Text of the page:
The Adjudicator also felt it was a “very serious situation when an employee ignores a request of his or her employer to get in touch during a period of illness and referred to the case of Coughlan v DHL which sets a high bar before an employee can be dismissed without notice. 

The complainant also submitted a number of grounds whereby he felt that the procedure in dismissing him was unfair however the Adjudicator observed that any procedural flaws in the disciplinary investigation and hearing were corrected by the subsequent appeal hearing. The Adjudicator also noted that the disciplinary investigation could have been placed on hold had the employee attended a meeting with the hospital to discuss his treatment. The Adjudicator found  “...that, on the whole, the requirement for fairness and the principles of justice have not been compromised”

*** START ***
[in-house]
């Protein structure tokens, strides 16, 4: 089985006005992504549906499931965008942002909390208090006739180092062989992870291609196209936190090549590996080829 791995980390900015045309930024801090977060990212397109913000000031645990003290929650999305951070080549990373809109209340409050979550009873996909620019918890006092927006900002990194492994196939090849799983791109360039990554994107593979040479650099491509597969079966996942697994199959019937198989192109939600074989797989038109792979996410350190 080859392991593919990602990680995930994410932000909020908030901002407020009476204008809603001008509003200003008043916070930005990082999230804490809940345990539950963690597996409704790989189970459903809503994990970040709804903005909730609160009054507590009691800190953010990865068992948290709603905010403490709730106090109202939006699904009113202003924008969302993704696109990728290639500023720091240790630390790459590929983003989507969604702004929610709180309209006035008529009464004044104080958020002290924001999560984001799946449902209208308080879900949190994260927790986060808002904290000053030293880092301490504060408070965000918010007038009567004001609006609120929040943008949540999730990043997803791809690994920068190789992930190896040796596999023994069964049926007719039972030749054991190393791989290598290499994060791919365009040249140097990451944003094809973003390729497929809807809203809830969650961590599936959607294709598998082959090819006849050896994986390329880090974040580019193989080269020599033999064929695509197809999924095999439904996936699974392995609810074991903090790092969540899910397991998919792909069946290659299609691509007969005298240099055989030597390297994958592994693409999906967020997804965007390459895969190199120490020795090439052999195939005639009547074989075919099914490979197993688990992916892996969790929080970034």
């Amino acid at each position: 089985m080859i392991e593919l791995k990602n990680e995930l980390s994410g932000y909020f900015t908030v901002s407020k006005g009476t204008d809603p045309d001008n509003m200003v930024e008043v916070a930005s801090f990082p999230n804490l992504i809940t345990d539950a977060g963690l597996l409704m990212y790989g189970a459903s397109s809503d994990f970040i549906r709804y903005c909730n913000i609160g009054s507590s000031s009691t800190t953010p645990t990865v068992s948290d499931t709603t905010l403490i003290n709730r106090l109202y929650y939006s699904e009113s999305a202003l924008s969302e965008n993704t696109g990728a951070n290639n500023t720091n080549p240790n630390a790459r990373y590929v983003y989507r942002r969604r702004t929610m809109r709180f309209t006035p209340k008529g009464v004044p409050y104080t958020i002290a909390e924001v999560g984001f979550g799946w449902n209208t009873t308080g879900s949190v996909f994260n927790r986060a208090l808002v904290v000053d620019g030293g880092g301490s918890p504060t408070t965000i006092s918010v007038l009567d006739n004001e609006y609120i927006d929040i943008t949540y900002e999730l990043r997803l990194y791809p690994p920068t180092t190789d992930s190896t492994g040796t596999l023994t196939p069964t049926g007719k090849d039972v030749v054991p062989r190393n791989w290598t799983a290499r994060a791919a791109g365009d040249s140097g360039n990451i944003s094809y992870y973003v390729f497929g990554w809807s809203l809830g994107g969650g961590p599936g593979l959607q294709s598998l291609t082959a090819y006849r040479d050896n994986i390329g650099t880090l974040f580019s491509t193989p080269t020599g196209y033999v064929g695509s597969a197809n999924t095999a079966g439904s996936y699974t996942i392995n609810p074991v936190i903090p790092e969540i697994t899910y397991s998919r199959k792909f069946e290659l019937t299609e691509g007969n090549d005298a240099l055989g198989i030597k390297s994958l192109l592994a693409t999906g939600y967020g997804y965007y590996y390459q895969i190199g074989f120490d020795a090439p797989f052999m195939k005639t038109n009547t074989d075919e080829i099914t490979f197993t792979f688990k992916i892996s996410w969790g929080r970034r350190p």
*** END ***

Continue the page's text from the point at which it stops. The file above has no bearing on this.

Findings

The Adjudicator concluded that “it is my view that the complainant’s absence in July and August 2019, his failure to send in medical certificates and his failure to respond to four letters from the HR Department asking him to contact them, was a reasonable cause for his dismissal. I find that the procedure that ended with his dismissal was not unfair”.

Employment law case tip

Employers should use this case as an opportunity to review their contracts and Handbook/Policies and Procedures to ensure they have a comprehensive absence procedure and that this links/ties in with the Company disciplinary procedure in the event that the employee fails to adhere to it. In the event the employee fails to engage and/or comply with the terms of the absence policy, the employer may have cause to dismiss the employee however proper legal advice should be sought in all cases